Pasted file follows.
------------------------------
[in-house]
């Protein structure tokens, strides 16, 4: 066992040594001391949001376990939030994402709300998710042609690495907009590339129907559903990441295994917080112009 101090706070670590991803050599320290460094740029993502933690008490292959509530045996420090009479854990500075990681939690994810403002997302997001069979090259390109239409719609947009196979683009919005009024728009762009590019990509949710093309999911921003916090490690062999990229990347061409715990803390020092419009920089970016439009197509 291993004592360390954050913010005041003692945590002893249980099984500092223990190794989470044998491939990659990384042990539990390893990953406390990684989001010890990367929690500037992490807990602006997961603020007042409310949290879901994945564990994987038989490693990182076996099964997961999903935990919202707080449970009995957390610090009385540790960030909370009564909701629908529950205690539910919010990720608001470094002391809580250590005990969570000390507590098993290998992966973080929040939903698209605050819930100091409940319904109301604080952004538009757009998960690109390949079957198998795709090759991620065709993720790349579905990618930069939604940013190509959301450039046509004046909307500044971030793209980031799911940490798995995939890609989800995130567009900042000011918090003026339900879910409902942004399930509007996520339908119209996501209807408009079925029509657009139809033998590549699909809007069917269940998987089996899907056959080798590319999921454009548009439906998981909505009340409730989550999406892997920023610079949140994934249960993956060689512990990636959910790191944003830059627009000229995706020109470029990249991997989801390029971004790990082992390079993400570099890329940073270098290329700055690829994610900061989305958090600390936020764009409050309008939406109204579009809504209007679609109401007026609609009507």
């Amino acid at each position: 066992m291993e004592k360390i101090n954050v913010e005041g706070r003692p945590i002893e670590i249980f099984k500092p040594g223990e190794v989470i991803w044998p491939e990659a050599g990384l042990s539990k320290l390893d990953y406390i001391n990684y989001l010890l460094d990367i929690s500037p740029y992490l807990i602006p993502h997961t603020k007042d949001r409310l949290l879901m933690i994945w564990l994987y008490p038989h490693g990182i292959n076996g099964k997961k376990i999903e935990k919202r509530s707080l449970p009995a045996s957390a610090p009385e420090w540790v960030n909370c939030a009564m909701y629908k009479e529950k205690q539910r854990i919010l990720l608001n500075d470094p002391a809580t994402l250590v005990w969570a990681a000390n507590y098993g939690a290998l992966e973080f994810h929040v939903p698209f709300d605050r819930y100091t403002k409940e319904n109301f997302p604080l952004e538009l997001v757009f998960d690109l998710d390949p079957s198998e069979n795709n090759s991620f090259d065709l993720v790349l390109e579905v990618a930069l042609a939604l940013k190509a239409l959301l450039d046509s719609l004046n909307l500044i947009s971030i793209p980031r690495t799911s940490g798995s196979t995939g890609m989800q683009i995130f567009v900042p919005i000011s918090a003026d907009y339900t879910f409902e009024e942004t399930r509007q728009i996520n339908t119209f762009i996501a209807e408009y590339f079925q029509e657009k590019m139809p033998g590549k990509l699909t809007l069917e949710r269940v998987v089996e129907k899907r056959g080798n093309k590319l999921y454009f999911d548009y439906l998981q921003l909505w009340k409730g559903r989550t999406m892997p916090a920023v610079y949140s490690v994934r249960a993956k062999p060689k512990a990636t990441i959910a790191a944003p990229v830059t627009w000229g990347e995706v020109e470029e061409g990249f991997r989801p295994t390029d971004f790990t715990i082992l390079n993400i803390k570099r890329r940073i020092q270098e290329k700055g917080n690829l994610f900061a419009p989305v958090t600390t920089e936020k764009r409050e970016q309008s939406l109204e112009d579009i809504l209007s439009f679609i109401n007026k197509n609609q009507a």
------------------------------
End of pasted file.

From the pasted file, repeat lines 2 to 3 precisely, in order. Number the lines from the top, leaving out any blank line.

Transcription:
């Protein structure tokens, strides 16, 4: 066992040594001391949001376990939030994402709300998710042609690495907009590339129907559903990441295994917080112009 101090706070670590991803050599320290460094740029993502933690008490292959509530045996420090009479854990500075990681939690994810403002997302997001069979090259390109239409719609947009196979683009919005009024728009762009590019990509949710093309999911921003916090490690062999990229990347061409715990803390020092419009920089970016439009197509 291993004592360390954050913010005041003692945590002893249980099984500092223990190794989470044998491939990659990384042990539990390893990953406390990684989001010890990367929690500037992490807990602006997961603020007042409310949290879901994945564990994987038989490693990182076996099964997961999903935990919202707080449970009995957390610090009385540790960030909370009564909701629908529950205690539910919010990720608001470094002391809580250590005990969570000390507590098993290998992966973080929040939903698209605050819930100091409940319904109301604080952004538009757009998960690109390949079957198998795709090759991620065709993720790349579905990618930069939604940013190509959301450039046509004046909307500044971030793209980031799911940490798995995939890609989800995130567009900042000011918090003026339900879910409902942004399930509007996520339908119209996501209807408009079925029509657009139809033998590549699909809007069917269940998987089996899907056959080798590319999921454009548009439906998981909505009340409730989550999406892997920023610079949140994934249960993956060689512990990636959910790191944003830059627009000229995706020109470029990249991997989801390029971004790990082992390079993400570099890329940073270098290329700055690829994610900061989305958090600390936020764009409050309008939406109204579009809504209007679609109401007026609609009507």
């Amino acid at each position: 066992m291993e004592k360390i101090n954050v913010e005041g706070r003692p945590i002893e670590i249980f099984k500092p040594g223990e190794v989470i991803w044998p491939e990659a050599g990384l042990s539990k320290l390893d990953y406390i001391n990684y989001l010890l460094d990367i929690s500037p740029y992490l807990i602006p993502h997961t603020k007042d949001r409310l949290l879901m933690i994945w564990l994987y008490p038989h490693g990182i292959n076996g099964k997961k376990i999903e935990k919202r509530s707080l449970p009995a045996s957390a610090p009385e420090w540790v960030n909370c939030a009564m909701y629908k009479e529950k205690q539910r854990i919010l990720l608001n500075d470094p002391a809580t994402l250590v005990w969570a990681a000390n507590y098993g939690a290998l992966e973080f994810h929040v939903p698209f709300d605050r819930y100091t403002k409940e319904n109301f997302p604080l952004e538009l997001v757009f998960d690109l998710d390949p079957s198998e069979n795709n090759s991620f090259d065709l993720v790349l390109e579905v990618a930069l042609a939604l940013k190509a239409l959301l450039d046509s719609l004046n909307l500044i947009s971030i793209p980031r690495t799911s940490g798995s196979t995939g890609m989800q683009i995130f567009v900042p919005i000011s918090a003026d907009y339900t879910f409902e009024e942004t399930r509007q728009i996520n339908t119209f762009i996501a209807e408009y590339f079925q029509e657009k590019m139809p033998g590549k990509l699909t809007l069917e949710r269940v998987v089996e129907k899907r056959g080798n093309k590319l999921y454009f999911d548009y439906l998981q921003l909505w009340k409730g559903r989550t999406m892997p916090a920023v610079y949140s490690v994934r249960a993956k062999p060689k512990a990636t990441i959910a790191a944003p990229v830059t627009w000229g990347e995706v020109e470029e061409g990249f991997r989801p295994t390029d971004f790990t715990i082992l390079n993400i803390k570099r890329r940073i020092q270098e290329k700055g917080n690829l994610f900061a419009p989305v958090t600390t920089e936020k764009r409050e970016q309008s939406l109204e112009d579009i809504l209007s439009f679609i109401n007026k197509n609609q009507a």